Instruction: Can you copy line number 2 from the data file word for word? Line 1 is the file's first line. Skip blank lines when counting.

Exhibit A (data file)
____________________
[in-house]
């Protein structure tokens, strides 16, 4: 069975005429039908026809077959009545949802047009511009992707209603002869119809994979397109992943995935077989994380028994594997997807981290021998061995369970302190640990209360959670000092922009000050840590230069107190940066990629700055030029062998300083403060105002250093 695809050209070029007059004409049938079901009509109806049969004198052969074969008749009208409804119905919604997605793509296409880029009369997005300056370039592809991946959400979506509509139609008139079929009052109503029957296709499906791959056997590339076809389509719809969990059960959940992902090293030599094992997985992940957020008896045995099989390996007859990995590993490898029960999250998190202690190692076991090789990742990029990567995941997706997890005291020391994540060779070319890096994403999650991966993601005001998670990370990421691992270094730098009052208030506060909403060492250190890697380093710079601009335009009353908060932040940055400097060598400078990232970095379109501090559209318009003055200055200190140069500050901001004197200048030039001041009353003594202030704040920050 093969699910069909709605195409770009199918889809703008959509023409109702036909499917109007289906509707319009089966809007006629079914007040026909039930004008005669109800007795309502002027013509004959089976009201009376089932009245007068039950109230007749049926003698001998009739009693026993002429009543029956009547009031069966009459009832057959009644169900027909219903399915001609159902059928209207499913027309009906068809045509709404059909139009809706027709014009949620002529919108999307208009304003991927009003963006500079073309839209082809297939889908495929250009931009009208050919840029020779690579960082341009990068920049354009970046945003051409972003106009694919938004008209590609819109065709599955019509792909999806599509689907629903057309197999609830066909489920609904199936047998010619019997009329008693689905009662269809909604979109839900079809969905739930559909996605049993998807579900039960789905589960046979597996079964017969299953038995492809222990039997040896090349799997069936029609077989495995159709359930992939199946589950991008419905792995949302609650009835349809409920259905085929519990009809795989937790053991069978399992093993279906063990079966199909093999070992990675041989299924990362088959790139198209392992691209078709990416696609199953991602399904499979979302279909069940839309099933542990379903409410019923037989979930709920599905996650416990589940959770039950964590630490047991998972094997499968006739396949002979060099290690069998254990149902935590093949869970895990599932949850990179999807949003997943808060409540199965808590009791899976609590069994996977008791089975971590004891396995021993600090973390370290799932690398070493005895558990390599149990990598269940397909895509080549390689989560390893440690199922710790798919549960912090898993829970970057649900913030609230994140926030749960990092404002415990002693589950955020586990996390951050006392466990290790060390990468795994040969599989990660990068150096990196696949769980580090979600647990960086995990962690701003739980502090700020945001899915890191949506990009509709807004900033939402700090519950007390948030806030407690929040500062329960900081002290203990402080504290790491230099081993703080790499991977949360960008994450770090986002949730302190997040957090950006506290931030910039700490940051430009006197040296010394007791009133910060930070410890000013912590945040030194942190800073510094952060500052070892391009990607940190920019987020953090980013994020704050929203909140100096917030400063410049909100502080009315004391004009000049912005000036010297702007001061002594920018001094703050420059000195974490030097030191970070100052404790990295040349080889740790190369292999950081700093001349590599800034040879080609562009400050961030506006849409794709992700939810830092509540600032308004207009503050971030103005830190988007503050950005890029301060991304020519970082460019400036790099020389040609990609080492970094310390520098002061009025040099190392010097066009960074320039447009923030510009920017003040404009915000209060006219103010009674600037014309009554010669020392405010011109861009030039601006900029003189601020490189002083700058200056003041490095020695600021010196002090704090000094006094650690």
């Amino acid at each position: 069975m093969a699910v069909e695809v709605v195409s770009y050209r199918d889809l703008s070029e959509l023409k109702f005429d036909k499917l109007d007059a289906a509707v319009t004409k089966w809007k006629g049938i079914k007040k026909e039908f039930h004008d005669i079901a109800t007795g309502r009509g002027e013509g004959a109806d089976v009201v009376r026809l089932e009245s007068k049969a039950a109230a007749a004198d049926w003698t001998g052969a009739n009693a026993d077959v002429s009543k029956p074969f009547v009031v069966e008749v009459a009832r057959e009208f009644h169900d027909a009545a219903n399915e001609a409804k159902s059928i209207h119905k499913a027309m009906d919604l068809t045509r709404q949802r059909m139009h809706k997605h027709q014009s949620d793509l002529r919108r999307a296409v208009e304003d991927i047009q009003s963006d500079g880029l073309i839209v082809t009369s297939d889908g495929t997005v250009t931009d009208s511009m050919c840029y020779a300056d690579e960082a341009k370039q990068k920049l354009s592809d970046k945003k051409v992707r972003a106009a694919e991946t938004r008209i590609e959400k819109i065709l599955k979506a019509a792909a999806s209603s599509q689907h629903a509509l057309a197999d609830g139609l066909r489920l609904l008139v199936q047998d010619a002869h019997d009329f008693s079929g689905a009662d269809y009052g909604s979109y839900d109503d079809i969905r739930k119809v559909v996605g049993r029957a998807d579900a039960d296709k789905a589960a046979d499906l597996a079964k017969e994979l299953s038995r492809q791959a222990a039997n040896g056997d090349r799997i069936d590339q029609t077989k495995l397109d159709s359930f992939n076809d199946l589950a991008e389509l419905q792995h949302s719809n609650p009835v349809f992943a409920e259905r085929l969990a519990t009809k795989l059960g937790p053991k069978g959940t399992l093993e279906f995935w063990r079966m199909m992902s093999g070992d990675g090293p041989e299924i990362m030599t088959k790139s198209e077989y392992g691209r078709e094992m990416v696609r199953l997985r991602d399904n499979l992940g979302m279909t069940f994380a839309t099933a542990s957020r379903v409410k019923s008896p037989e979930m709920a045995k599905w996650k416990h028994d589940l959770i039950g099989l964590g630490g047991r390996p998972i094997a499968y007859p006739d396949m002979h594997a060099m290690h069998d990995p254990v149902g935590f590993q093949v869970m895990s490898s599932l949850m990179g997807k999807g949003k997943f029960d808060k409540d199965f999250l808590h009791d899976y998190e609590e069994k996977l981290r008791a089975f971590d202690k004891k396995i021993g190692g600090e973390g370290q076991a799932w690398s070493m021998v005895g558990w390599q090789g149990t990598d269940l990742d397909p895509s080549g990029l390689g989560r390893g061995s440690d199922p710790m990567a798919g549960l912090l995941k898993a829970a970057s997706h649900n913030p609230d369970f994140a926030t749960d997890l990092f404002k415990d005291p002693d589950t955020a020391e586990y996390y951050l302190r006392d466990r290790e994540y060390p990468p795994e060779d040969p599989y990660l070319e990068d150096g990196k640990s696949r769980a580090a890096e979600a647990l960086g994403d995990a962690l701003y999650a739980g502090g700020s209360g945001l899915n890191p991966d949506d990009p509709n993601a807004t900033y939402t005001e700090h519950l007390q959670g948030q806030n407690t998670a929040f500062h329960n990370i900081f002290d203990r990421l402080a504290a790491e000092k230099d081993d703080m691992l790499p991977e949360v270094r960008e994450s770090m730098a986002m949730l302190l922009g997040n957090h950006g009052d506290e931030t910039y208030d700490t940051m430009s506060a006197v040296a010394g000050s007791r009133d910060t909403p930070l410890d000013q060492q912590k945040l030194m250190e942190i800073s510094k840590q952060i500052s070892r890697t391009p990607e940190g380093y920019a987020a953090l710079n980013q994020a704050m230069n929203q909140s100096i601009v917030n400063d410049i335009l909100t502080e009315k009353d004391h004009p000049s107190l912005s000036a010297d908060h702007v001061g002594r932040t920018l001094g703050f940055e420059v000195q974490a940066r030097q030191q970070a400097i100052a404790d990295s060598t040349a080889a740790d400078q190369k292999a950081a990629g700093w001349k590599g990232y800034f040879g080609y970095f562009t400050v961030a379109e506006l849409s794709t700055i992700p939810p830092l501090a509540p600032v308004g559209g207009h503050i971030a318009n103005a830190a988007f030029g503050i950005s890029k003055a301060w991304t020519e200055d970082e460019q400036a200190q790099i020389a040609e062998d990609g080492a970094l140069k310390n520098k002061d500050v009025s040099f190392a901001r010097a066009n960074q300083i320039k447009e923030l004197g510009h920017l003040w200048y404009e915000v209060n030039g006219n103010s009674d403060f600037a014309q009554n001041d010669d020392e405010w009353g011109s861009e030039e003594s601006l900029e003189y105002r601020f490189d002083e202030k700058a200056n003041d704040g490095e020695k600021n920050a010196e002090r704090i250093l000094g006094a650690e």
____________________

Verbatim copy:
């Protein structure tokens, strides 16, 4: 069975005429039908026809077959009545949802047009511009992707209603002869119809994979397109992943995935077989994380028994594997997807981290021998061995369970302190640990209360959670000092922009000050840590230069107190940066990629700055030029062998300083403060105002250093 695809050209070029007059004409049938079901009509109806049969004198052969074969008749009208409804119905919604997605793509296409880029009369997005300056370039592809991946959400979506509509139609008139079929009052109503029957296709499906791959056997590339076809389509719809969990059960959940992902090293030599094992997985992940957020008896045995099989390996007859990995590993490898029960999250998190202690190692076991090789990742990029990567995941997706997890005291020391994540060779070319890096994403999650991966993601005001998670990370990421691992270094730098009052208030506060909403060492250190890697380093710079601009335009009353908060932040940055400097060598400078990232970095379109501090559209318009003055200055200190140069500050901001004197200048030039001041009353003594202030704040920050 093969699910069909709605195409770009199918889809703008959509023409109702036909499917109007289906509707319009089966809007006629079914007040026909039930004008005669109800007795309502002027013509004959089976009201009376089932009245007068039950109230007749049926003698001998009739009693026993002429009543029956009547009031069966009459009832057959009644169900027909219903399915001609159902059928209207499913027309009906068809045509709404059909139009809706027709014009949620002529919108999307208009304003991927009003963006500079073309839209082809297939889908495929250009931009009208050919840029020779690579960082341009990068920049354009970046945003051409972003106009694919938004008209590609819109065709599955019509792909999806599509689907629903057309197999609830066909489920609904199936047998010619019997009329008693689905009662269809909604979109839900079809969905739930559909996605049993998807579900039960789905589960046979597996079964017969299953038995492809222990039997040896090349799997069936029609077989495995159709359930992939199946589950991008419905792995949302609650009835349809409920259905085929519990009809795989937790053991069978399992093993279906063990079966199909093999070992990675041989299924990362088959790139198209392992691209078709990416696609199953991602399904499979979302279909069940839309099933542990379903409410019923037989979930709920599905996650416990589940959770039950964590630490047991998972094997499968006739396949002979060099290690069998254990149902935590093949869970895990599932949850990179999807949003997943808060409540199965808590009791899976609590069994996977008791089975971590004891396995021993600090973390370290799932690398070493005895558990390599149990990598269940397909895509080549390689989560390893440690199922710790798919549960912090898993829970970057649900913030609230994140926030749960990092404002415990002693589950955020586990996390951050006392466990290790060390990468795994040969599989990660990068150096990196696949769980580090979600647990960086995990962690701003739980502090700020945001899915890191949506990009509709807004900033939402700090519950007390948030806030407690929040500062329960900081002290203990402080504290790491230099081993703080790499991977949360960008994450770090986002949730302190997040957090950006506290931030910039700490940051430009006197040296010394007791009133910060930070410890000013912590945040030194942190800073510094952060500052070892391009990607940190920019987020953090980013994020704050929203909140100096917030400063410049909100502080009315004391004009000049912005000036010297702007001061002594920018001094703050420059000195974490030097030191970070100052404790990295040349080889740790190369292999950081700093001349590599800034040879080609562009400050961030506006849409794709992700939810830092509540600032308004207009503050971030103005830190988007503050950005890029301060991304020519970082460019400036790099020389040609990609080492970094310390520098002061009025040099190392010097066009960074320039447009923030510009920017003040404009915000209060006219103010009674600037014309009554010669020392405010011109861009030039601006900029003189601020490189002083700058200056003041490095020695600021010196002090704090000094006094650690």